Tiago Splitter

Tiago Splitter profile
Drafted #28 in the 2007 NBA Draft by the Spurs
Height: 7'0" (213 cm)
Weight: 233 lbs (106 kg)
Position: PF/C
Hometown: Joinville, Brazil
Current Team: 76ers
Win - Loss: 50 - 39


Blogging through the Copa del Rey (Part Three)

Jonathan Givony
Jonathan Givony
Feb 26, 2009, 07:17 pm
Tiago Splitter (the longest player profile in DraftExpress history, at over 16,000 words and counting) continues to improve his game year by year, clearly emerging as one of the best players in European basketball this season, and maybe the top center around. His production is pretty astounding, ranking 3rd and 4th in PER in the Euroleague and ACB respectively, 8th in scoring in both categories, and amongst the league leaders in blocks, steals, free throw attempts and shooting percentage.

Offensively, Splitter continues to evolve his game, emerging as a real force for Tau Vitoria, to the tune of 16 points per game, on phenomenal percentages. He shoulders a big offensive load for them, and it’s clear that that’s something that is important for him in the way you see him calling for the ball on the left block. Splitter is primarily a low post player, showing an excellent assortment of footwork and spin-moves with his back to the basket, and a very effective jump-hook he can shoot with either hand. He is a little bit old school in that aspect, really putting pressure on his defender to hold his ground as he backs him down aggressively, which draws him quite a few fouls.

Splitter is extremely aggressive putting the ball on the floor and creating, showing excellent coordination and fluidity, and emerging as a terrific finisher thanks to his great hands and touch. He’s not incredibly explosive around the basket, which may emerge as more of an issue in the NBA (if and when), but with his excellent skill-level and high basketball IQ, he’s about as effective a low-post scorer as you’ll find at the European level. On top of that, he manages to find plenty of scoring opportunities with his ability to run the floor, play pick and roll with the likes of Pablo Prigioni and Igor Rakocevic, and just find open spots around the basket to catch and finish.

Splitter is finally becoming a more consistent free throw shooter, now making about 66% of his attempts—nearly 10 per-40 minutes pace adjusted. He’s not really showing any kind of mid-range jumper, but probably doesn’t really have to for Tau considering that he’s shooting over 64% from the field.

Still not a great rebounder, Splitter has become even less prolific in this department on the offensive end this year, which is a relative concern and probably his biggest weakness. He is showing much better awareness in his ability to pass the ball, though, sporting an impressive 1/1 assist to turnover ratio for the first time in his career.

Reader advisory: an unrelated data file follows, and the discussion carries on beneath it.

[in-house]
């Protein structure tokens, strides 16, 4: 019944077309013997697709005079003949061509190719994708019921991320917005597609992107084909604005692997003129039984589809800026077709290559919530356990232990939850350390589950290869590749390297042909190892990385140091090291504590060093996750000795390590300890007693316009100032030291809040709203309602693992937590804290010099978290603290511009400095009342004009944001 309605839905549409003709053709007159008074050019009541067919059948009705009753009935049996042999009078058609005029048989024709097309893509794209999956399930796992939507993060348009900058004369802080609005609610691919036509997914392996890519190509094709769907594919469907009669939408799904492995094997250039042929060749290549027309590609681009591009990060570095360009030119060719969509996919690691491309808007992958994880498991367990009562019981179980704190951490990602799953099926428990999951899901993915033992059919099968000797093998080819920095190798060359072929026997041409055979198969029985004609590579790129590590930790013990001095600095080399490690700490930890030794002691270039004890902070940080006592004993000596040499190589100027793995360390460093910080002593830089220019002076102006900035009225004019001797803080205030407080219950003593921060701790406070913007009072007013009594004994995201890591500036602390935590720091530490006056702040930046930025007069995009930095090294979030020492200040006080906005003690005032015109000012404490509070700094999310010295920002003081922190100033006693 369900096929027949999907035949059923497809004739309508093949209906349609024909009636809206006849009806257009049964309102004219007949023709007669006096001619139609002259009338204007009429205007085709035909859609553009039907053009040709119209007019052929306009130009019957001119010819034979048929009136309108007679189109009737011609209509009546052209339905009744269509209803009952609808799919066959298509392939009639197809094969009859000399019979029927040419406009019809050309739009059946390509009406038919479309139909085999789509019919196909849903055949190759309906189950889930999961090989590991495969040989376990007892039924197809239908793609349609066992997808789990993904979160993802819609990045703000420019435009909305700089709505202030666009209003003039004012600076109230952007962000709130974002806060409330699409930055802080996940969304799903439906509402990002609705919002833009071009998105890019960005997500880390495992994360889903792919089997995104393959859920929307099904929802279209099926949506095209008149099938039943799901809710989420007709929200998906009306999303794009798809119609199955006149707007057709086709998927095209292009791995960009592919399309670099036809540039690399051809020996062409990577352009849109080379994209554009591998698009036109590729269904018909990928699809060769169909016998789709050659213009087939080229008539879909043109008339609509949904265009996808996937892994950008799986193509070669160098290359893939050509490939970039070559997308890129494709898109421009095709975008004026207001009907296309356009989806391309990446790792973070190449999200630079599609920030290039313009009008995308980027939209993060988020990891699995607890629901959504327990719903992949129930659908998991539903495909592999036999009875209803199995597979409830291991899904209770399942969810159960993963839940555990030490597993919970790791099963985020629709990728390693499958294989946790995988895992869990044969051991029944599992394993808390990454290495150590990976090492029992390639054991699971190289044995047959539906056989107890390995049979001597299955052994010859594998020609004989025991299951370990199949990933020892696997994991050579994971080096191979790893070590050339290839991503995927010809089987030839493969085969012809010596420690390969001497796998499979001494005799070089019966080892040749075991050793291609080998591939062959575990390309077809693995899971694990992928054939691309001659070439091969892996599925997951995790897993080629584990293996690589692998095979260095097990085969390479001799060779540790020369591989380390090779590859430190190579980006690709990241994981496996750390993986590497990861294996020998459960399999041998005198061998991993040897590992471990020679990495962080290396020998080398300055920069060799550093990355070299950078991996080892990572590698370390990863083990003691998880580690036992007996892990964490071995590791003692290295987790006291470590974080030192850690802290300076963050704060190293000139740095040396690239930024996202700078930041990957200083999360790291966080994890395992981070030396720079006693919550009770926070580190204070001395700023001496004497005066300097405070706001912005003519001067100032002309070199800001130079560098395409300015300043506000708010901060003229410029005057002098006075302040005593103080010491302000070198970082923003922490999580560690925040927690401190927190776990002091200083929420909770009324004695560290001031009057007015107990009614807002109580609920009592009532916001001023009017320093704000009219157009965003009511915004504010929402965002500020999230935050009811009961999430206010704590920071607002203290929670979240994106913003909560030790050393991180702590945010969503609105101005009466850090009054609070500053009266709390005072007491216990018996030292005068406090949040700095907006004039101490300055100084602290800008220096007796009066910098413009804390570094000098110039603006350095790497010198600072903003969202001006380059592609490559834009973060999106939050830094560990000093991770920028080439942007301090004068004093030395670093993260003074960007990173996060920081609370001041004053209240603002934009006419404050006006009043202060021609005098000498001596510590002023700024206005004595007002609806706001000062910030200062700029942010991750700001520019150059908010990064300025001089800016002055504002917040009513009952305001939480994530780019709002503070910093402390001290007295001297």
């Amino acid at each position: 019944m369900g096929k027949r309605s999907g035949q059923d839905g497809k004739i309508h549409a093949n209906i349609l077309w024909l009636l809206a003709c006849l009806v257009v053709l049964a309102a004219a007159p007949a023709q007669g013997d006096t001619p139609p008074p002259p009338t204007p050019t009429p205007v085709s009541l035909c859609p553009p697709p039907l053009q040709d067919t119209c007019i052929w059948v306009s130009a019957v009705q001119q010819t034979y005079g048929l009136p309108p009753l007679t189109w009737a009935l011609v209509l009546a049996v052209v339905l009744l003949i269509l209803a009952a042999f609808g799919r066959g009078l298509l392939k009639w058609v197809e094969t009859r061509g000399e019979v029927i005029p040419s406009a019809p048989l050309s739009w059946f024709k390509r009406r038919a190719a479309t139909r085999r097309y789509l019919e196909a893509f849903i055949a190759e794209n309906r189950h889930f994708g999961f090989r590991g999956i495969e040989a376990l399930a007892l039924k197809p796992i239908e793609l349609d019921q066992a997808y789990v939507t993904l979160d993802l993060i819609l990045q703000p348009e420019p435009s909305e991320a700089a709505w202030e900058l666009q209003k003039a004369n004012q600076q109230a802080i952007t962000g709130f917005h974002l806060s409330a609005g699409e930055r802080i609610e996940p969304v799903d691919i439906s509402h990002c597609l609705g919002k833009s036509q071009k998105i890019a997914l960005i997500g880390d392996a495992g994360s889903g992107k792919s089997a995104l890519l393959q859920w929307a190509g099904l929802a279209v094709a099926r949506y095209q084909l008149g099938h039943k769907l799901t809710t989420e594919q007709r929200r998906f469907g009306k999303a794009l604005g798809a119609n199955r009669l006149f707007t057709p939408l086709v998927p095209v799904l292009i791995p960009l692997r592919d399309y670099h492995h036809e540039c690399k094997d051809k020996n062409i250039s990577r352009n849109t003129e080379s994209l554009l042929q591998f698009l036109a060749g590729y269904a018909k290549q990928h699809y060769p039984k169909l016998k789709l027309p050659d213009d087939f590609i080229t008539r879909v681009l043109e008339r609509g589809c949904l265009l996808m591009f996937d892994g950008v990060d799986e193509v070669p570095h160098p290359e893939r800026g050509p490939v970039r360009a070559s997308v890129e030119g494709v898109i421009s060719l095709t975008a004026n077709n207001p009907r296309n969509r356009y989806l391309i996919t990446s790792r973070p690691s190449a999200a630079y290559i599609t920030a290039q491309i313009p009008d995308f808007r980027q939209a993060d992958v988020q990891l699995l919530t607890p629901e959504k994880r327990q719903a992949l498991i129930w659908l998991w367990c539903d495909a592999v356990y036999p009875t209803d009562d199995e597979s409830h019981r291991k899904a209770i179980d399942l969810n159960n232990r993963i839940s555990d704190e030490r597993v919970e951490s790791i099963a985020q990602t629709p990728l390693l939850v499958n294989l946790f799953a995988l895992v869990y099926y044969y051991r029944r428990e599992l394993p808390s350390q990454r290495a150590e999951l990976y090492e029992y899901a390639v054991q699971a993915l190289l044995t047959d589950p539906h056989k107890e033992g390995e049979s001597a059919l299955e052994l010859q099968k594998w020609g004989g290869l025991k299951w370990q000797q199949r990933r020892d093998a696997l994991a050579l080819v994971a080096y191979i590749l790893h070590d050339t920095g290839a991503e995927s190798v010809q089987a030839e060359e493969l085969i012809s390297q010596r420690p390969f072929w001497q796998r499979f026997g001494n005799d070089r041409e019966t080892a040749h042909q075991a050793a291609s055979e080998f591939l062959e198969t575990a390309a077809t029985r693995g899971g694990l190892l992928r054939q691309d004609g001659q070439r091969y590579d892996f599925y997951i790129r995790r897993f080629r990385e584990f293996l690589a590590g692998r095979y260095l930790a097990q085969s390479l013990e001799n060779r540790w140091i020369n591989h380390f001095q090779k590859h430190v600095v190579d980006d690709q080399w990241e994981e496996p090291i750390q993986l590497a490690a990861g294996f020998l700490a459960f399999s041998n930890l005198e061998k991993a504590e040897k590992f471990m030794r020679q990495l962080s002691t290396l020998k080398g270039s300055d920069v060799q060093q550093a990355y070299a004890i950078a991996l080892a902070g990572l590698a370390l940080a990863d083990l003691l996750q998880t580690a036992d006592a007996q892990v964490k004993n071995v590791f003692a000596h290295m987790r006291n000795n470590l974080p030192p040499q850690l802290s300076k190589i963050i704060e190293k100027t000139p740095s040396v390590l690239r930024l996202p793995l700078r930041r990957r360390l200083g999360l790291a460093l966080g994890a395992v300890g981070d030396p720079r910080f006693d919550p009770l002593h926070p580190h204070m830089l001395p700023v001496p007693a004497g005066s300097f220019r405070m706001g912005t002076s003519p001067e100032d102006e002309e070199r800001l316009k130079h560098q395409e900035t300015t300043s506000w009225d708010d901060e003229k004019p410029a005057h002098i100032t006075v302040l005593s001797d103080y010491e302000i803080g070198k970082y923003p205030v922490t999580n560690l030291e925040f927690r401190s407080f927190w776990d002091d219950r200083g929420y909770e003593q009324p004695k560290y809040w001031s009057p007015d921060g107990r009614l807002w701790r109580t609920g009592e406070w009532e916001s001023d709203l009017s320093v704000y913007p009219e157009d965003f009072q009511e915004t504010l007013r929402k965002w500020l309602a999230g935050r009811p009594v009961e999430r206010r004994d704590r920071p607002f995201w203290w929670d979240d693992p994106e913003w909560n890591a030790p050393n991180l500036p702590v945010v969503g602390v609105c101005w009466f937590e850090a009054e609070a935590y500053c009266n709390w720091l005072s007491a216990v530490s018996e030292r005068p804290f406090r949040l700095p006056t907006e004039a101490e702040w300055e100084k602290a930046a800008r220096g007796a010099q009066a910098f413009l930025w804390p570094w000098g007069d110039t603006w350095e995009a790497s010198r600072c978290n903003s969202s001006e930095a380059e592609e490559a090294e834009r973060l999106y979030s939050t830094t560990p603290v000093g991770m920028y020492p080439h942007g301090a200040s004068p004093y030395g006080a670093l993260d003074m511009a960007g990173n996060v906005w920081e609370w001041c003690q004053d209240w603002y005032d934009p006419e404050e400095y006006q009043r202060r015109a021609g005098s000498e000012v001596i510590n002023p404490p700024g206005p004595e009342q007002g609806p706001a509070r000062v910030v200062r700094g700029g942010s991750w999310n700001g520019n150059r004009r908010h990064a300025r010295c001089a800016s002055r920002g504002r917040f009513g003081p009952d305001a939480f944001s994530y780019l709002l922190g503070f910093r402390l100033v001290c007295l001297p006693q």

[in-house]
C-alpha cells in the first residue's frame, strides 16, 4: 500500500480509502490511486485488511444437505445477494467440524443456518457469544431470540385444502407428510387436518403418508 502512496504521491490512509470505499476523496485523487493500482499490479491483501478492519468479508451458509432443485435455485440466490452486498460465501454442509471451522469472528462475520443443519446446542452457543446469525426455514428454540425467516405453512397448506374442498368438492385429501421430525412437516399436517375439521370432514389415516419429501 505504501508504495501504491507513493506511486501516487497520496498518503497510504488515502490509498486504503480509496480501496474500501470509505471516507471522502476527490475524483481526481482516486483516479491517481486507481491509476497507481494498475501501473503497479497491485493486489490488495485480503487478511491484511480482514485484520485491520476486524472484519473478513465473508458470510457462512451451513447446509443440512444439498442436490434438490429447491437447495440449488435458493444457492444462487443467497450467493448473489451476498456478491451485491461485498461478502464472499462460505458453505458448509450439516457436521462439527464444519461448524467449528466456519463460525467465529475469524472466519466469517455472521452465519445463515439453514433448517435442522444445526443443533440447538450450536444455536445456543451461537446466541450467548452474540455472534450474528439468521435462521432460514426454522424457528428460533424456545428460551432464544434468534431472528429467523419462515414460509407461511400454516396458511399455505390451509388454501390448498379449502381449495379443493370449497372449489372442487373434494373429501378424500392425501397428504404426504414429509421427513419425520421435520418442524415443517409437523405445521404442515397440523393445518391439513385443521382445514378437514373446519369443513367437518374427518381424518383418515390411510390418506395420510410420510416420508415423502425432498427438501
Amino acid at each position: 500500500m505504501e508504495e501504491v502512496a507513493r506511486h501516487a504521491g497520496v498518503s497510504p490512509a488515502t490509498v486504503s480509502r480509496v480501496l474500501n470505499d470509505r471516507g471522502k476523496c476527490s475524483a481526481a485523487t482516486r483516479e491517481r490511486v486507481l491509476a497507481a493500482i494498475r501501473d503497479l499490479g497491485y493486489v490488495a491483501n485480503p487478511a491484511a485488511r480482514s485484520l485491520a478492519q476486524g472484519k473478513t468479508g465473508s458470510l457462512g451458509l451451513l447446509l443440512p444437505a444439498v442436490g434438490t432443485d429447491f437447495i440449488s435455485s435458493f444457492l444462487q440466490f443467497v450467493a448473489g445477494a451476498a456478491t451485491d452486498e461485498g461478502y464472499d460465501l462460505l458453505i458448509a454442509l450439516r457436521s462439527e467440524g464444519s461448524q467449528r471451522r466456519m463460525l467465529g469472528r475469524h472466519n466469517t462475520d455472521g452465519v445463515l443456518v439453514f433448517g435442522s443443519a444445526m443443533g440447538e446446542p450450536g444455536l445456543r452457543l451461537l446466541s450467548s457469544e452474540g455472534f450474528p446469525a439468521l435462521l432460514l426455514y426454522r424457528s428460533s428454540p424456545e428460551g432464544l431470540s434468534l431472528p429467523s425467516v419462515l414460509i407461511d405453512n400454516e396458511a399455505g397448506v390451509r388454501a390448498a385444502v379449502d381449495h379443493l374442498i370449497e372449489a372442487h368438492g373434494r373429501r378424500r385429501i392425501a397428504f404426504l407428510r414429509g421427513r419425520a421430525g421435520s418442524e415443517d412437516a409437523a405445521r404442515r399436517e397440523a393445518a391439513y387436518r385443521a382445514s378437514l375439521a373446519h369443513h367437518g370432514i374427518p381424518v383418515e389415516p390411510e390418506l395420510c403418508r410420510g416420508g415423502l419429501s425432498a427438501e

Defensively, Splitter is obviously a huge asset as we’ve discussed many times, as he has the size, strength and length to be very effective in the low post, but is coordinated and mobile enough to step out and hedge screens with great accuracy. The intensity he displays on this end of the floor tends to get him in foul trouble at times, but this is something that his coach will obviously live with. Splitter is seeing better productivity in the shot-blocking department than in years past, particularly in the Euroleague, where he currently ranks second in blocks per game.

Obviously a high-level rotation player and likely starter whenever he decides to step foot in the NBA, Splitter has a very difficult decision coming up when his current contract expires in the summer of 2010. The paltry $836,000 he’s slotted to earn from the Spurs on the very cumbersome first round rookie scale can’t compete with the 2.3 million dollars net he currently earns, meaning he’d have to take something in the neighborhood of a 75% paycut for the honor of playing in the NBA.

Talking to Splitter after the final, he seemed non-committal at best when the topic was broached, although it’s pretty clear that he would love to play in the NBA. “Right now it’s the middle of the season and I’m only thinking about Tau. The Spurs have some good players and we’ll have to see what happens.” In response to my question about whether his slot on the Rookie scale might impact his decision, Splitter obviously didn’t seem too happy with his predicament, jokingly asking me if I could “talk to David Stern about that.” He reiterated that “it’s a dream to play in the NBA,” stating “I’m still young, and for sure I want to play there”, but said that “we’ll see what happens when my contract is up in two years.”

Scouting the NBA Rights-Held Players at the 2008 Copa del Rey

Luis Fernández
Luis Fernández
Jonathan Givony
Jonathan Givony
Feb 19, 2008, 02:18 am
The Brazilian center has emerged as arguably the most important player in Tau’s run to the final of this Copa. It’s not really surprising, because Tiago is delivering an excellent season, having become the low-post reference for the team since the departure of Luis Scola, while continuing to stand out on the defensive end.

His offensive production revolves mostly around the low block, spiced up with continuations towards the basket after pick-and-roll plays. If there’s a skill he has consistently developed since he started to play for Tau, it’s his low-post game. He keeps gaining confidence there, looking tougher when it comes to banging and staying physical with his defender, needing less space to perform his moves, while his jump-hook has gained some arc to easier avoid his opponents. His footwork is still not particularly refined, and he relies on simple moves to cash in off his soft touch around the rim. His jump-hook is a rather particular one, as it looks like something in between a hook and an actual one-handed shot. Indeed, he also uses it to finish some continuations, particularly when a defender is on his way to the basket, showing range out to around 10 feet. Anyway, he still struggles finishing against very big opponents, and the very long Fred Weis put him in real trouble in the semifinal.